Hysteresis in Superfluid Ring Bose-Einstein Condensates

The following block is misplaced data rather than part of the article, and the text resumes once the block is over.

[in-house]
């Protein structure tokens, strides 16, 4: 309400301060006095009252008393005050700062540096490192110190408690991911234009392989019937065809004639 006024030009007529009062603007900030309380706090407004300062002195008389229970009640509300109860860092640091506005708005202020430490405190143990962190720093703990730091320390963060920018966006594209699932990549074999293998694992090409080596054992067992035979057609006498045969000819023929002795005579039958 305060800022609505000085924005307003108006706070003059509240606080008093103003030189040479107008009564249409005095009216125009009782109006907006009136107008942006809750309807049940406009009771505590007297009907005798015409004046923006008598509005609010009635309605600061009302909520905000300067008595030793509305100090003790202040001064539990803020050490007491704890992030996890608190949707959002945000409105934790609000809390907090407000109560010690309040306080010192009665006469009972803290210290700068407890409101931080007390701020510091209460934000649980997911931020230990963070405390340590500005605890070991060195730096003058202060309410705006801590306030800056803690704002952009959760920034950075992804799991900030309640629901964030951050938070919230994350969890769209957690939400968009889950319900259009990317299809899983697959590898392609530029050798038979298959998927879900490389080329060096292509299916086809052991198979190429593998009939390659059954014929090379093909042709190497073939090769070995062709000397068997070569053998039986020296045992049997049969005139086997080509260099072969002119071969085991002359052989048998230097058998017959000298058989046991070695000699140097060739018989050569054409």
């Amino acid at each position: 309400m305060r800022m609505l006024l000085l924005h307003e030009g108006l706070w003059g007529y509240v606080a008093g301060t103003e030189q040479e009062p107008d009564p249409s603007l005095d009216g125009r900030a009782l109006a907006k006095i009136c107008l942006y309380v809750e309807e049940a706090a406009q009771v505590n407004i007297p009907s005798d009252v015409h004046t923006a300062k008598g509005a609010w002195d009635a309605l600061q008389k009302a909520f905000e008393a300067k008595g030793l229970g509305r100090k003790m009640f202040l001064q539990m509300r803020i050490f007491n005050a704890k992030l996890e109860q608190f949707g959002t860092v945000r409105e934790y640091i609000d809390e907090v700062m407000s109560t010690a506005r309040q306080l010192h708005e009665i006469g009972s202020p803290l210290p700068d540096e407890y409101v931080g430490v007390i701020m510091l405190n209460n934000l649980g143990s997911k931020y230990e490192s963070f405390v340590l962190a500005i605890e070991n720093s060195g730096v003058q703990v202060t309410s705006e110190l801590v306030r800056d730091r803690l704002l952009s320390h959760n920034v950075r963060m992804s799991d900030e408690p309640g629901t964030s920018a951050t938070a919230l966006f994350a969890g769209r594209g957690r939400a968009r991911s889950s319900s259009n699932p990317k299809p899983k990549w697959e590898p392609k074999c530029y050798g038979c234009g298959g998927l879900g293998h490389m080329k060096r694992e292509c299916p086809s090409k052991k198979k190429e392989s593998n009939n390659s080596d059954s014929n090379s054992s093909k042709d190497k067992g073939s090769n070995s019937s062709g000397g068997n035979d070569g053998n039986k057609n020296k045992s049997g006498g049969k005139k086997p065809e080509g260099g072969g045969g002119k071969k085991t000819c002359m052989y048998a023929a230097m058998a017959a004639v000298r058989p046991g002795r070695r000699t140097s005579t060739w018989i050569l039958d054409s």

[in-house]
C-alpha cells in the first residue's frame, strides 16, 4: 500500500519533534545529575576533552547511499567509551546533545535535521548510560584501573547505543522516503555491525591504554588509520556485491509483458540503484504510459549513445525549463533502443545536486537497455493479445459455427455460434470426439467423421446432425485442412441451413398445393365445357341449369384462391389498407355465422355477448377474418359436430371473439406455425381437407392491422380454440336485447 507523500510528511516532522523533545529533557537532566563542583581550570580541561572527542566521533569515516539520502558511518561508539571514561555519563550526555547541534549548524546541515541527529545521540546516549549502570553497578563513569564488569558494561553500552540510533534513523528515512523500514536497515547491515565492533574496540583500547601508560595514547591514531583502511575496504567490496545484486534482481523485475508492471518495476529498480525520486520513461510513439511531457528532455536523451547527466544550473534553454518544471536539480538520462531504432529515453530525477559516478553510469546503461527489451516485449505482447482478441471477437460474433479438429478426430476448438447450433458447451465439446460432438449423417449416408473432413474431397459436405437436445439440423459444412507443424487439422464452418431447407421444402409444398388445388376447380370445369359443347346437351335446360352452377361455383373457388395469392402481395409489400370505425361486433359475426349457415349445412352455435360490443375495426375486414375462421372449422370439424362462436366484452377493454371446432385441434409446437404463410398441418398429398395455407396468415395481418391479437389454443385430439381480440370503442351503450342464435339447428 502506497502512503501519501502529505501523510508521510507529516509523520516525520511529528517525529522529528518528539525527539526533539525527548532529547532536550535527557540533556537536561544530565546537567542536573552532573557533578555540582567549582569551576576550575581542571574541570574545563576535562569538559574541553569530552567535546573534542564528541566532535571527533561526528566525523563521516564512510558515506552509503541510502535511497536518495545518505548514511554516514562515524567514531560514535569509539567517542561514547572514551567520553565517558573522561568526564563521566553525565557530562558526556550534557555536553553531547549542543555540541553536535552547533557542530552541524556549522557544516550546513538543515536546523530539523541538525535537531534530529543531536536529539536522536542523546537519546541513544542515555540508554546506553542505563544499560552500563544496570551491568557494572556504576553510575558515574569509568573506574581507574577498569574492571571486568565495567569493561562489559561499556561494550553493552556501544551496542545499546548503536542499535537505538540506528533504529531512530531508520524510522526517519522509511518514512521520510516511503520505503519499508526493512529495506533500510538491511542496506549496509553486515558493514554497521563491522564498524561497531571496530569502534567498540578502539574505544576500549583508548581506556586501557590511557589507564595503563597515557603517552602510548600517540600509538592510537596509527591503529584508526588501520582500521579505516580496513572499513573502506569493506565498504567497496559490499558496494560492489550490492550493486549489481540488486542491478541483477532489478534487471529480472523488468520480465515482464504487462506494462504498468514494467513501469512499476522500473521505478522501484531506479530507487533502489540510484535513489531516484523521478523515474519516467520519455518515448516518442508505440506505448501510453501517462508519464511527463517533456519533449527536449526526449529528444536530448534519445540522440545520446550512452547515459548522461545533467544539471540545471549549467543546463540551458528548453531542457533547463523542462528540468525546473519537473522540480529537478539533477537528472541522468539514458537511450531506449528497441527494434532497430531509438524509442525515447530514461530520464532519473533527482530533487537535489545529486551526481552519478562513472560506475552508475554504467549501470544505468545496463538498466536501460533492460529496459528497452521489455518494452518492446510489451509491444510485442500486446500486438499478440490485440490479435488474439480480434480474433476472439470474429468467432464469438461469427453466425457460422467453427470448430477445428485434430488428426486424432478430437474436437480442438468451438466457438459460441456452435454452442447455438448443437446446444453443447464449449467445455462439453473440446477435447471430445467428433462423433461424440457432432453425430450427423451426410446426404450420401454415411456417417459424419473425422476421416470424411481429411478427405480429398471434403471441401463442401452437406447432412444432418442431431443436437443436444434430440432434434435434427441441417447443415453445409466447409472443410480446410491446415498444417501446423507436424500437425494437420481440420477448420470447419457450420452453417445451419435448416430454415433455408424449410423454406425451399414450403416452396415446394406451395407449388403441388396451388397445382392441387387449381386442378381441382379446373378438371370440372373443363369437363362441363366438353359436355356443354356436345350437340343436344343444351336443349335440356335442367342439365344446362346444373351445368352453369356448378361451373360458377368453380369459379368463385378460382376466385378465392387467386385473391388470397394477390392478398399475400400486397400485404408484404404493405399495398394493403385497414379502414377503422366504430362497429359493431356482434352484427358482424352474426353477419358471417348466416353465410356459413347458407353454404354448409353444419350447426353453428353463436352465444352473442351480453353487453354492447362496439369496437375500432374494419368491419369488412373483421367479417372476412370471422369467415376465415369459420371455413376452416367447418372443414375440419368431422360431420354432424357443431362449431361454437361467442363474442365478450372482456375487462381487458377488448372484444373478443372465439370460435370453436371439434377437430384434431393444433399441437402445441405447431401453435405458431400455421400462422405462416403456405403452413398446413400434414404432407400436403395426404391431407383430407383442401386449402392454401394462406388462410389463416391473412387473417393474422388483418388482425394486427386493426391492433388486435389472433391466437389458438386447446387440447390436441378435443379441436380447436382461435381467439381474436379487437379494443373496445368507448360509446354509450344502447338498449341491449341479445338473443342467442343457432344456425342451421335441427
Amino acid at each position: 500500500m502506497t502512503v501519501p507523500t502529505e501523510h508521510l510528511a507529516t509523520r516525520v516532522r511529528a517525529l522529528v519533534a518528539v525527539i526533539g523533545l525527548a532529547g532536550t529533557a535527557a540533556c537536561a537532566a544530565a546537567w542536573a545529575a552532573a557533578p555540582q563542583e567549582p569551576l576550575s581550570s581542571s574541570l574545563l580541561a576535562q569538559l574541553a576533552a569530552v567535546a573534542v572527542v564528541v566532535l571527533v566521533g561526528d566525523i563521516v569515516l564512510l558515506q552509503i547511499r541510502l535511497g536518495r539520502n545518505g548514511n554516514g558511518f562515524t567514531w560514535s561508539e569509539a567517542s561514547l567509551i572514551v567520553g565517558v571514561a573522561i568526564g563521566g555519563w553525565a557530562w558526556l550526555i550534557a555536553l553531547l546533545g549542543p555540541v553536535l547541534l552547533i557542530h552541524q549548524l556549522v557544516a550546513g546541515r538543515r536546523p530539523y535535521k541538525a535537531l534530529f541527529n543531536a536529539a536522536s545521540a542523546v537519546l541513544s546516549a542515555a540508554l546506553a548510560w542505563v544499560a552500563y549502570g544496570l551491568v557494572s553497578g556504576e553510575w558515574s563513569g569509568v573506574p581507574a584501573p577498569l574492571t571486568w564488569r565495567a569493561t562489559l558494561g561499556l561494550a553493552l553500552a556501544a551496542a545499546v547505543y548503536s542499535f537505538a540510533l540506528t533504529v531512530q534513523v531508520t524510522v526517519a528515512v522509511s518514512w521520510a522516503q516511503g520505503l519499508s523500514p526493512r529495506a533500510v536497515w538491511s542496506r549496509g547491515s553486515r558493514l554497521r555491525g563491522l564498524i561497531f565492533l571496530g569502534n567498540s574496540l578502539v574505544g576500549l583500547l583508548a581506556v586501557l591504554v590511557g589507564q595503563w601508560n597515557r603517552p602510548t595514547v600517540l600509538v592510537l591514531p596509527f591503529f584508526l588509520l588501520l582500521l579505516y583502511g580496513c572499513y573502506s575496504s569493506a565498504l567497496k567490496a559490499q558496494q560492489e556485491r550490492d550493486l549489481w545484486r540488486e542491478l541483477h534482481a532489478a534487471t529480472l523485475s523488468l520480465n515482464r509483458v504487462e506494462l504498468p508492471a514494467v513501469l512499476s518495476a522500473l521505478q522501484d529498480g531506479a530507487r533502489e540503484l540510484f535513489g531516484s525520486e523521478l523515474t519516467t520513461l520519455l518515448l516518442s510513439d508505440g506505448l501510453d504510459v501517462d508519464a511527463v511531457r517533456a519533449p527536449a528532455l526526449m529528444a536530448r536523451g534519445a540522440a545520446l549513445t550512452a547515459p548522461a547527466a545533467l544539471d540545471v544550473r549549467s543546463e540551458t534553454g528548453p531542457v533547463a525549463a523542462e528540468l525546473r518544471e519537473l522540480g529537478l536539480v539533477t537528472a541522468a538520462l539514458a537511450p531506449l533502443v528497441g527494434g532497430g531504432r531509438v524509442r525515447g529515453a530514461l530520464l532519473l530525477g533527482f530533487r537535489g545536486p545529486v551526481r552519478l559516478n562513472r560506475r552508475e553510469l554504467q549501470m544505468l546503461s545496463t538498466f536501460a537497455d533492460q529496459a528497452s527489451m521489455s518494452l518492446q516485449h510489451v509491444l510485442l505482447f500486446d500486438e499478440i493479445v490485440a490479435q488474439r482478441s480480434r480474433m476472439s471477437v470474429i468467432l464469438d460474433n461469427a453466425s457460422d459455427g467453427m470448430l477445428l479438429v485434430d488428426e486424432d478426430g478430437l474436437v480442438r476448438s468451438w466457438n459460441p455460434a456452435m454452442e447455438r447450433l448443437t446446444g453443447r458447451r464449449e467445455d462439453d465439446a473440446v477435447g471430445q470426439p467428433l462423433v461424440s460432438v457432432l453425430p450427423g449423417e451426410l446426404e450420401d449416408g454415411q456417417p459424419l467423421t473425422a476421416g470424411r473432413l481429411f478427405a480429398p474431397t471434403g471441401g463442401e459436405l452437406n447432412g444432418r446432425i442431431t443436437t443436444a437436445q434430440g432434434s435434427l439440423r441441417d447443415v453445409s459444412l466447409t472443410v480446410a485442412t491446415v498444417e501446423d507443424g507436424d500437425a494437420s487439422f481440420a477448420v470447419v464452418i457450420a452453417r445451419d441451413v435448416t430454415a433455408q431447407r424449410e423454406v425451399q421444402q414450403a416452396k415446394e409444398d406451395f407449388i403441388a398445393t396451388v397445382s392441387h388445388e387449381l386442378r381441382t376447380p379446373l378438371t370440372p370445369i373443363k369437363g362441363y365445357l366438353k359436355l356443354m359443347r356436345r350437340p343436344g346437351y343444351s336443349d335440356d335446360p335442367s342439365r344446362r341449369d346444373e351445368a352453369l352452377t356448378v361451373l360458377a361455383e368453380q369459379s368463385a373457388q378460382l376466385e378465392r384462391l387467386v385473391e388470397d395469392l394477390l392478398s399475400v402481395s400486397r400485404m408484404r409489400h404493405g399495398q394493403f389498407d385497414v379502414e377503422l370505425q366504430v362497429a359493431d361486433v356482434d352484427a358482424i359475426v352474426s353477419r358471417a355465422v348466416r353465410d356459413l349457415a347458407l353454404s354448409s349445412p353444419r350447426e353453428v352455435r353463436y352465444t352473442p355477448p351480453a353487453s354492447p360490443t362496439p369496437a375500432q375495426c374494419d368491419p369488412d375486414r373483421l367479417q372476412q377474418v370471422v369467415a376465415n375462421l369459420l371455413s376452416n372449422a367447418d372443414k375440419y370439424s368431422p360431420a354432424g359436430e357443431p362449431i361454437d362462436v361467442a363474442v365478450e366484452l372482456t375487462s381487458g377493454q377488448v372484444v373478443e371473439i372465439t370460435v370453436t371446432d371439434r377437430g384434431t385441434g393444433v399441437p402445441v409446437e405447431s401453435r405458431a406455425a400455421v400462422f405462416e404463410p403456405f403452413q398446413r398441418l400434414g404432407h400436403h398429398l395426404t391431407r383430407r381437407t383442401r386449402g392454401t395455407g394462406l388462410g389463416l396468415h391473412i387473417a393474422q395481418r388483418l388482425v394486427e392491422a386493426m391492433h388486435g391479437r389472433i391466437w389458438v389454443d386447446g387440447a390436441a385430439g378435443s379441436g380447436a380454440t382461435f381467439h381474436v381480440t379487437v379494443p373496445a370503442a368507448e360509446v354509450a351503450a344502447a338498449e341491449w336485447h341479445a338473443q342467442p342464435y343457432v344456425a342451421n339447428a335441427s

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Atomtronics1, 2 is an emerging interdisciplinary field that seeks to develop new functional methods by creating devices and circuits where ultracold atoms, often superfluids, have a role analogous to that of electrons in electronics. Hysteresis is widely used in electronic circuits—it is routinely observed in superconducting circuits3 and is essential in radio-frequency superconducting quantum interference devices4. Furthermore, it is as fundamental to superfluidity5 (and superconductivity) as quantized persistent currents6, 7,8, critical velocity9, 10, 11, 12, 13, 14 and Josephson effects15, 16. Nevertheless, despite multiple theoretical predictions5, 17, 18, 19, hysteresis has not been previously observed in any superfluid, atomic-gas Bose–Einstein condensate. Here we directly detect hysteresis between quantized circulation states in an atomtronic circuit formed from a ring of superfluid Bose–Einstein condensate obstructed by a rotating weak link (a region of low atomic density). This contrasts with previous experiments on superfluid liquid helium where hysteresis was observed directly in systems in which the quantization of flow could not be observed20, and indirectly in systems that showed quantized flow21, 22. Our techniques allow us to tune the size of the hysteresis loop and to consider the fundamental excitations that accompany hysteresis. The results suggest that the relevant excitations involved in hysteresis are vortices, and indicate that dissipation has an important role in the dynamics. Controlled hysteresis in atomtronic circuits may prove to be a crucial feature for the development of practical devices, just as it has in electronic circuits such as memories, digital noise filters (for example Schmitt triggers) and magnetometers (for example superconducting quantum interference devices).